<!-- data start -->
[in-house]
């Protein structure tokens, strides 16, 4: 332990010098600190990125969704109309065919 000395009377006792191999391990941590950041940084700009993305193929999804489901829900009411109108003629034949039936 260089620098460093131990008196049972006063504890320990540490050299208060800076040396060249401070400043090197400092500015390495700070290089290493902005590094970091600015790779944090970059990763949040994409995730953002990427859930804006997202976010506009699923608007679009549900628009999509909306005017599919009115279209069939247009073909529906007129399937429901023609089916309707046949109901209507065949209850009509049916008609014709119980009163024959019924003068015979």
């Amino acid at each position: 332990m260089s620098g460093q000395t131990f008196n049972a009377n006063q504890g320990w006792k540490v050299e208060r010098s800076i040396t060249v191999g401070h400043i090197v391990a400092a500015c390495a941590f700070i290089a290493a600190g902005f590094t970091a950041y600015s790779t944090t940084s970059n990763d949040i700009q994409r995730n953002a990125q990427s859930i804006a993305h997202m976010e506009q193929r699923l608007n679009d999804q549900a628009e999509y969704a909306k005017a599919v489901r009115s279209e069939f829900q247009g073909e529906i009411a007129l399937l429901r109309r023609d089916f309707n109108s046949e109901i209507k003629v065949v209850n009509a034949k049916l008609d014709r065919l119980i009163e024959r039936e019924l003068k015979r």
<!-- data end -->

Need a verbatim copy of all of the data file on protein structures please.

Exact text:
[in-house]
């Protein structure tokens, strides 16, 4: 332990010098600190990125969704109309065919 000395009377006792191999391990941590950041940084700009993305193929999804489901829900009411109108003629034949039936 260089620098460093131990008196049972006063504890320990540490050299208060800076040396060249401070400043090197400092500015390495700070290089290493902005590094970091600015790779944090970059990763949040994409995730953002990427859930804006997202976010506009699923608007679009549900628009999509909306005017599919009115279209069939247009073909529906007129399937429901023609089916309707046949109901209507065949209850009509049916008609014709119980009163024959019924003068015979």
């Amino acid at each position: 332990m260089s620098g460093q000395t131990f008196n049972a009377n006063q504890g320990w006792k540490v050299e208060r010098s800076i040396t060249v191999g401070h400043i090197v391990a400092a500015c390495a941590f700070i290089a290493a600190g902005f590094t970091a950041y600015s790779t944090t940084s970059n990763d949040i700009q994409r995730n953002a990125q990427s859930i804006a993305h997202m976010e506009q193929r699923l608007n679009d999804q549900a628009e999509y969704a909306k005017a599919v489901r009115s279209e069939f829900q247009g073909e529906i009411a007129l399937l429901r109309r023609d089916f309707n109108s046949e109901i209507k003629v065949v209850n009509a034949k049916l008609d014709r065919l119980i009163e024959r039936e019924l003068k015979r």